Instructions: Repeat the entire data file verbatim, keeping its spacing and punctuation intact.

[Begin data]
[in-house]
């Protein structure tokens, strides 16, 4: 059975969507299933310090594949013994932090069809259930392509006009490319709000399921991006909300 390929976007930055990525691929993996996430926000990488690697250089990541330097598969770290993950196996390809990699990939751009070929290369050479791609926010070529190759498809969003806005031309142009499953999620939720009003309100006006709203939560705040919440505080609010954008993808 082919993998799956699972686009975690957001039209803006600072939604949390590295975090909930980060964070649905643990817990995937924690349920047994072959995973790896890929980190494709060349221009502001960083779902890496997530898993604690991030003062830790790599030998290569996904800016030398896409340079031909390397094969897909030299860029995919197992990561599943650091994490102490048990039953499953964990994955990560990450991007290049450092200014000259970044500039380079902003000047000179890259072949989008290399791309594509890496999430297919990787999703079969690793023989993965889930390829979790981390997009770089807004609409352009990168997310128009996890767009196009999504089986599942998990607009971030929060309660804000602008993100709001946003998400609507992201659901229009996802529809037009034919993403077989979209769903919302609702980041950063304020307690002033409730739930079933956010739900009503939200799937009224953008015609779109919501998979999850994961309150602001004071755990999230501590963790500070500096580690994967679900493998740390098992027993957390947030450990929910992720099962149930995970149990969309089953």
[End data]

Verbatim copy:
[in-house]
């Protein structure tokens, strides 16, 4: 059975969507299933310090594949013994932090069809259930392509006009490319709000399921991006909300 390929976007930055990525691929993996996430926000990488690697250089990541330097598969770290993950196996390809990699990939751009070929290369050479791609926010070529190759498809969003806005031309142009499953999620939720009003309100006006709203939560705040919440505080609010954008993808 082919993998799956699972686009975690957001039209803006600072939604949390590295975090909930980060964070649905643990817990995937924690349920047994072959995973790896890929980190494709060349221009502001960083779902890496997530898993604690991030003062830790790599030998290569996904800016030398896409340079031909390397094969897909030299860029995919197992990561599943650091994490102490048990039953499953964990994955990560990450991007290049450092200014000259970044500039380079902003000047000179890259072949989008290399791309594509890496999430297919990787999703079969690793023989993965889930390829979790981390997009770089807004609409352009990168997310128009996890767009196009999504089986599942998990607009971030929060309660804000602008993100709001946003998400609507992201659901229009996802529809037009034919993403077989979209769903919302609702980041950063304020307690002033409730739930079933956010739900009503939200799937009224953008015609779109919501998979999850994961309150602001004071755990999230501590963790500070500096580690994967679900493998740390098992027993957390947030450990929910992720099962149930995970149990969309089953």